As the year slows down and gradually dies, I usually suffer periodic dips and falls in my mood. (Granted, these dips are less severe now that I live in a place where the sun stays up later than 5 p.m.--but they're still there.) And this year promises to be even sadder, even bleaker, what with the economy slowing down too--although hopefully not dying.
I'm revising a paper for publication today. The paper reads T.S. Eliot's Ash Wednesday through the lens of Ralph Waldo Emerson's essays. I won't post the whole thing here, but my analysis of Emerson seems apropros today--perhaps it gives us a model of how to approach this increasingly bleak year.
Ralph Waldo Emerson was a sometimes uncomfortable combination of poet and philosopher; Emerson, not to put too fine a point on it, was a Buddhist/Christian mystic who was nevertheless one of the greatest intellectual minds in the history of American thought. Indeed, John Dewey claims him “as the one citizen of the New World fit to have his name uttered in the same breath with that of Plato"--and he gives as his reason that both Plato and Emerson “set poet and philosopher over against one another."
Emerson does not lay his philosophy out in a systematic fashion, and he oftentimes makes what seem like contradictory statements, but he nevertheless sets forth a more-or-less cohesive philosophy. Like other philosophers (and I am thinking specifically of Kierkegaard and Nietzsche here, although there are many other examples), his work must be taken as a whole to be comprehended; the reader cannot examine one isolated essay--as so many American literature survey courses do--and proclaim even its own meaning, let alone the meaning of Emerson’s thought as a whole.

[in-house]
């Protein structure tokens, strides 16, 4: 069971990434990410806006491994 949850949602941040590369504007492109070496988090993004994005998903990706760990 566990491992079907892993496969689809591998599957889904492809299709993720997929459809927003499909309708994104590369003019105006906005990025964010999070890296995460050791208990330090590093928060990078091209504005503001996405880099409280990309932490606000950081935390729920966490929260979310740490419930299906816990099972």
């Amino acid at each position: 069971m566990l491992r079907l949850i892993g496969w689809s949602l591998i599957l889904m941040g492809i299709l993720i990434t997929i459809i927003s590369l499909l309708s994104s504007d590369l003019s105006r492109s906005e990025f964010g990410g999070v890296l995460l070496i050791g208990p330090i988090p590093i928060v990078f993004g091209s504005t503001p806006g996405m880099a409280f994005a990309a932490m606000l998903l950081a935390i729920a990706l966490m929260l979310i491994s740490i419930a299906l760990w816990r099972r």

Emerson reads like one of Bach’s concertos: He states his theme outright, and the volume and frequency of its repetitions can sometimes make it difficult to hear the countermelodies behind it. Emerson’s main theme is indeed self-reliance, but it is a peculiar kind of self-reliance. Because he believes in an Oversoul, because he believes that all beings consist of essentially the same thing, it is not as easy as saying “trust yourself.” Trusting oneself ultimately means submitting oneself to spiritual laws and to fate, and even self-expression ultimately expresses every self in the entire universe; Emerson refers to our failure to express ourselves as our being “ashamed of that divine idea which each one of us represents." Ultimately, no contradiction exists for Emerson between following one’s best light and resigning oneself to fate and to the laws of the universe. To trust oneself is the same thing as to believe in fate.
Authors often use fate as a negative trope, but Emerson approaches this system of trust and resignation joyfully. In “Circles,” for example, he declares that every improvement, every assertion we make stands in need of another one. He paraphrases Milton here: “Me miserably!” says Satan in Paradise Lost,
Which way shall I flyCompare this, however, with Emerson’s paraphrase: “Our life is an apprenticeship to the truth, that around every circle another can be drawn; that there is no end in nature, but every end is a beginning; that there is always another dawn risen on mid-noon, and under every deep a lower deep opens.” He does not sound like Milton’s Satan here; he has no fear of divine retribution, and he certainly does not view life as a hell. His use of the “lower deep” ultimately affirms life; if the ground opens up, he seems to say, it is cut from the same cloth as the sunrise, just something new to experience.